Some days, she was Mrs. Nobody.

with mum on stoop

Thinking of my mum this morning, dead seven years.

Some days, she was Mrs. Nobody. How airily she’d say that, and of course it meant nothing to me. I never parsed the sentence, her too-bright smile. And some days, the Girl From Sooke, also said airily, a person who washed dishes in the one sink, putting them in the blue plastic rack, then dried them one by one with a linen cloth printed with lobsters from Peggy’s Cove or wild roses from Alberta. The Girl From Sooke, who lugged the laundry bag downstairs to sort and wash our clothing. And who polished the wood furniture with Pledge.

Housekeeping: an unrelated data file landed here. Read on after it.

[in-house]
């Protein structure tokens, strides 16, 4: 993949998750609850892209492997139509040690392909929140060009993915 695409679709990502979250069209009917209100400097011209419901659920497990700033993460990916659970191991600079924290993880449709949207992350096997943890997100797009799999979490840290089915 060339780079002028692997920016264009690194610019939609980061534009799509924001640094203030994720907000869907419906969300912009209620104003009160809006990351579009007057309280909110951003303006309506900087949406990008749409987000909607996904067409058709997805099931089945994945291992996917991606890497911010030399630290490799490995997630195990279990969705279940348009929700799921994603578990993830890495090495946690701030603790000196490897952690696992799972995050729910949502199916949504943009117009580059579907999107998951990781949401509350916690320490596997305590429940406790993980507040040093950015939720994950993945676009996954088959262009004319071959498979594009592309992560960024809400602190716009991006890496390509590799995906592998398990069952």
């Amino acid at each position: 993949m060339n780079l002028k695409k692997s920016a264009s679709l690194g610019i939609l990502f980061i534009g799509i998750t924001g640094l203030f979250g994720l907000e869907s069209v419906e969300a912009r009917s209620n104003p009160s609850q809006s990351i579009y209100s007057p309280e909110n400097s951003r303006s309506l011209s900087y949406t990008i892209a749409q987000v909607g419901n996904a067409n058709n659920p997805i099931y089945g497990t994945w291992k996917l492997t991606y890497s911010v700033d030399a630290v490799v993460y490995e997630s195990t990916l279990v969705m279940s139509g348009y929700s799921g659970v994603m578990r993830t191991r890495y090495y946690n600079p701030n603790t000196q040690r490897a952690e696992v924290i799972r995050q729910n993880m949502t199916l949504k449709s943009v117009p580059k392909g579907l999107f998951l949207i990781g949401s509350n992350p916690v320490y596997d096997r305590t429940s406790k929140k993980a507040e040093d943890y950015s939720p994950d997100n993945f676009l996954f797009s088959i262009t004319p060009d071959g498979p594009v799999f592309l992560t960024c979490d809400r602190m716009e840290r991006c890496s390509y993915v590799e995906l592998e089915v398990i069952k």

Mrs. Nobody sat at the kitchen table with her cup of instant coffee and an Export-A, wondering why the house never stayed clean, why it was so hard to make ends meet, why the dollars never stretched far enough. Her Redbook magazine helped her prioritize—put so many dollars aside for food, shop in bulk, can this marriage be saved?

—from “Tokens”, an essay in Euclid’s Orchard, forthcoming September, Mother Tongue Publishing

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